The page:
Grant also wrote extensively on topics related to Christian citizenship, including his book “The Christian and Politics,” articles published in “The Baptist Student” magazine and 15 years’ worth of weekly columns titled “One Layman’s Opinion” that he penned for the “Arkansas Baptist Newsmagazine.” 

Recognized as a Baptist lay leader long before he was named Ouachita president, Grant was a popular denominational speaker who served in numerous leadership positions on national, regional and local businesses and organizations. 

Grant’s tenure at Ouachita began in 1970. 

“It was my exceedingly good fortune to have been hired by Dan Grant in 1976, welcomed by him and Betty Jo into the Ouachita community, and continually supported and encouraged by him through the ensuing decades,” said Dr. Hal Bass, professor emeritus of political science at Ouachita. “He was a paragon who exemplified the academic and Christian excellence he proclaimed.”

“One of Dan’s specializations in political science was public administration, and he proved himself to be an extraordinarily effective university president,” Bass recalled. “He combined visionary leadership with managerial skill. Dan was a careful listener who weighed and balanced competing perspectives and prioritized deliberation and consensus in decision making. He understood that policies were rarely self- executing, and he was attentive to the challenges of implementation.” 

A tireless advocate for global education and missions, Grant broadened Ouachita’s international focus. Under his leadership, study abroad programs were established in China and Japan, a foreign language academic requirement was adopted, and students were provided opportunities to participate in missions projects in Africa and South America. During his tenure, Ouachita consistently ranked among the top five colleges in the country in producing Southern Baptist missionaries, and a Missionary-in-Residence program was started. The Daniel and Betty Jo Grant Center for International Education at Ouachita was named in Grant’s honor upon his retirement in 1988, in recognition of his initiatives to “bring the world to Ouachita and take Ouachita to the world.”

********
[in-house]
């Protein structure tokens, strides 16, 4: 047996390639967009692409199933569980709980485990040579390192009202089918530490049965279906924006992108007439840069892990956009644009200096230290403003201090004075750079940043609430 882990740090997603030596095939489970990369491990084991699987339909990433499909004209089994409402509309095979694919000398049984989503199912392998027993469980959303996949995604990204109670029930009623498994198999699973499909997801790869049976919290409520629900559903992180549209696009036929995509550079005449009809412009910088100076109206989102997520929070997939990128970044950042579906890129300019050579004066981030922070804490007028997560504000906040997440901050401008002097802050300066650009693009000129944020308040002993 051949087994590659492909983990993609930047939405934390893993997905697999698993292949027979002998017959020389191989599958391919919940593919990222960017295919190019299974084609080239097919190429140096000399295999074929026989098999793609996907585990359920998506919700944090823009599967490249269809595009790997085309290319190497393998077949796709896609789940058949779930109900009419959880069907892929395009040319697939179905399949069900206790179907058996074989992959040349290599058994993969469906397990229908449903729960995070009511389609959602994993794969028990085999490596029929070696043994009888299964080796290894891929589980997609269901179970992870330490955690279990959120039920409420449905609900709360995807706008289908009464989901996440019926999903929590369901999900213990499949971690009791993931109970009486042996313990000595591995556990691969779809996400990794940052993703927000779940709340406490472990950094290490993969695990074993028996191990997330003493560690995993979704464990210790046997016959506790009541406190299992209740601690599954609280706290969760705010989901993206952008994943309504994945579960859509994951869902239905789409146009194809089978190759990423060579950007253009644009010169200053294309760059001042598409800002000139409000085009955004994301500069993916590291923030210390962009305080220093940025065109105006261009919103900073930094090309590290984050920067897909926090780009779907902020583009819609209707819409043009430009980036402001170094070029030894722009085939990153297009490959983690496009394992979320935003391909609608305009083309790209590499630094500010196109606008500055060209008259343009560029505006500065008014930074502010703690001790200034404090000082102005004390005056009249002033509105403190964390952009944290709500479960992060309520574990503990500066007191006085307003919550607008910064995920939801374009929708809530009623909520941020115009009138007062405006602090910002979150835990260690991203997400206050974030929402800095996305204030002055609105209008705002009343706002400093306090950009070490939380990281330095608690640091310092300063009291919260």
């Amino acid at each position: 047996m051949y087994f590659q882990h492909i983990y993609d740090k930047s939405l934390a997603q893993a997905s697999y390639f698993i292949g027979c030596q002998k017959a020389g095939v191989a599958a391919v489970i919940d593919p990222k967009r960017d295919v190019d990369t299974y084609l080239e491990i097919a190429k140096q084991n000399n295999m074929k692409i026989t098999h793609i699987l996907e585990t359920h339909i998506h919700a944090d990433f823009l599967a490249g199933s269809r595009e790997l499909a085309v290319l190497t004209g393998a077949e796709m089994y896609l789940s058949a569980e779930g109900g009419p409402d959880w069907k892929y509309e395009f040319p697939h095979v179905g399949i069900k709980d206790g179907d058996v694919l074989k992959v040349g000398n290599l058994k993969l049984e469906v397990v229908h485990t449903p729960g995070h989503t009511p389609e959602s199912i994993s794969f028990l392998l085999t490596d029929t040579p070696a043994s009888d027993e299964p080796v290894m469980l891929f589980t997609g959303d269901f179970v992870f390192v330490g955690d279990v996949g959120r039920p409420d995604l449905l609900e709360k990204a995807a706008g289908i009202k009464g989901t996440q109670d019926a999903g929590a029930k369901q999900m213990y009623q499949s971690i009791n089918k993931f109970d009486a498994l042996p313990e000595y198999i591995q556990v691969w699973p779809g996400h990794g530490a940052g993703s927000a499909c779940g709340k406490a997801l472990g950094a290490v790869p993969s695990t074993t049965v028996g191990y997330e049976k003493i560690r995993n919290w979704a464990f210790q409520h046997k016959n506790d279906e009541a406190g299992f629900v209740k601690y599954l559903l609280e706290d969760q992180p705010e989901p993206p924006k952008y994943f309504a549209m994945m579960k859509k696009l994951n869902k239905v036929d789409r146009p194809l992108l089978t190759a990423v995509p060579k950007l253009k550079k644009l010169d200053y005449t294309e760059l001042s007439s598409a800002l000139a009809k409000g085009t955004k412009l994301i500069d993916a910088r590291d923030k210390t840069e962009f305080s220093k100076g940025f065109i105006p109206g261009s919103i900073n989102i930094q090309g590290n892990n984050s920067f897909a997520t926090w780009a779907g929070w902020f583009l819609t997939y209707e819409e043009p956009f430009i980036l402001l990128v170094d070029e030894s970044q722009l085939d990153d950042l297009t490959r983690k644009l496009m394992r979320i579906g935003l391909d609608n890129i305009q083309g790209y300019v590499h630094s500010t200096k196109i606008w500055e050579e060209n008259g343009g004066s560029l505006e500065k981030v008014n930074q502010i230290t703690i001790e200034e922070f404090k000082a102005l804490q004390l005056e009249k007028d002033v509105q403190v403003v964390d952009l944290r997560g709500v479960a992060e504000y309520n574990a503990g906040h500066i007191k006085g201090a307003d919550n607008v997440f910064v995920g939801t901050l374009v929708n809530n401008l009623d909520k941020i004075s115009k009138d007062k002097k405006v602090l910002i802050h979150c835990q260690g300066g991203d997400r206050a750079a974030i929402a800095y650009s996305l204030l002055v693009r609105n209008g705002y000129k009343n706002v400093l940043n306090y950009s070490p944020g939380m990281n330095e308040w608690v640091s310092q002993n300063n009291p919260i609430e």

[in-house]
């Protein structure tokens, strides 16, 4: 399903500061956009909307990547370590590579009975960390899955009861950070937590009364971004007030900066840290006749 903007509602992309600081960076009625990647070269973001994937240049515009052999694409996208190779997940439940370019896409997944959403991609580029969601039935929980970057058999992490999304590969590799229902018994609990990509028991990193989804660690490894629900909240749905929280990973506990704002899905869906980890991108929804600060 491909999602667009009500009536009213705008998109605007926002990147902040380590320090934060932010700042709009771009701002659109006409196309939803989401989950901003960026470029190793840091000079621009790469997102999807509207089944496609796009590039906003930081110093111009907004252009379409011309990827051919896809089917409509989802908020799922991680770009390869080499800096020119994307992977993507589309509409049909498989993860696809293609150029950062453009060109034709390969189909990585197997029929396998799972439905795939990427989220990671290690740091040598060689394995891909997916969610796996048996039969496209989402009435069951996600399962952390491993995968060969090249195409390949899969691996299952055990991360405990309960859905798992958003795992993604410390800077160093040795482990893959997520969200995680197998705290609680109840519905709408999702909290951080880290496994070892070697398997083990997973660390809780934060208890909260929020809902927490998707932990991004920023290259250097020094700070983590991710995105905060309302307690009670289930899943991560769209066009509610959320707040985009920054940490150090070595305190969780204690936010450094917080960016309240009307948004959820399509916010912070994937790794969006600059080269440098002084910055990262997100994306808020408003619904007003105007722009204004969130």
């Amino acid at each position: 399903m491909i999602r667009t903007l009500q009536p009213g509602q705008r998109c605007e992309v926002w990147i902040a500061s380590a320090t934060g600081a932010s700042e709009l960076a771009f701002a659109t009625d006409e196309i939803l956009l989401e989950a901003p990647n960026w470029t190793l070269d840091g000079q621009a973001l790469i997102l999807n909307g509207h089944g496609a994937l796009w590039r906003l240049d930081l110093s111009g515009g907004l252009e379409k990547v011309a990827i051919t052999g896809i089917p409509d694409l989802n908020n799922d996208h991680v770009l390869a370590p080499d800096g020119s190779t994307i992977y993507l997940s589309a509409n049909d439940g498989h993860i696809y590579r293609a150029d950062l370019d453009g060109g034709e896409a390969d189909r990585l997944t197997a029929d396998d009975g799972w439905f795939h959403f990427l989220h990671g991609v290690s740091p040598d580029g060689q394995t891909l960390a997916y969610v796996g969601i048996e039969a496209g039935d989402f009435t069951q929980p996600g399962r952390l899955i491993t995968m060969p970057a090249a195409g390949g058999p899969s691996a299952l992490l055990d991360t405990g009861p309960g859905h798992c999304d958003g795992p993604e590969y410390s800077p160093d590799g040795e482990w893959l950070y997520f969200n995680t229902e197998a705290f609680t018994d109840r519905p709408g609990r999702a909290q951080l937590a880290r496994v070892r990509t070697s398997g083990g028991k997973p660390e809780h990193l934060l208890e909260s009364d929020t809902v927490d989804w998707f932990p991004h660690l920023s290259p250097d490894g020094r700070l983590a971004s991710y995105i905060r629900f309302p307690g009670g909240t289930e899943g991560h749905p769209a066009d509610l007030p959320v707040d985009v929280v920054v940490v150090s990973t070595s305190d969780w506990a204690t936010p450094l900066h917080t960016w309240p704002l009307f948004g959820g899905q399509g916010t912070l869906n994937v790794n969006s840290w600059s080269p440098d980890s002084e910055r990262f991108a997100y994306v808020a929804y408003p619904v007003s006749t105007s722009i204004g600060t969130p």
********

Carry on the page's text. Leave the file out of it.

In retirement, he helped establish and then volunteered to direct the Consortium for Global Education, which promoted increased global involvement and resulted in several hundred exchange agreements in some of the more restricted parts of the world. Guided by Grant, its membership grew to include 48 Baptist colleges and universities. 

Grant’s attention to administrative planning and detail were balanced and informed by his genuine interest in others. Bryan McKinney, Dean of the Hickingbotham School of Business and general counsel at Ouachita, was a high school junior when he met Grant. McKinney had to select an influential Arkansan to interview for a class assignment, and he chose the Ouachita president. 

On the day of the interview, McKinney said, “I drove from North Little Rock to campus and sat in his office, and he gave me all the time in the world. I remember being cognizant that he was an important person with any number of more pressing responsibilities, but he treated that meeting with me like it was the most important thing on his calendar that day.”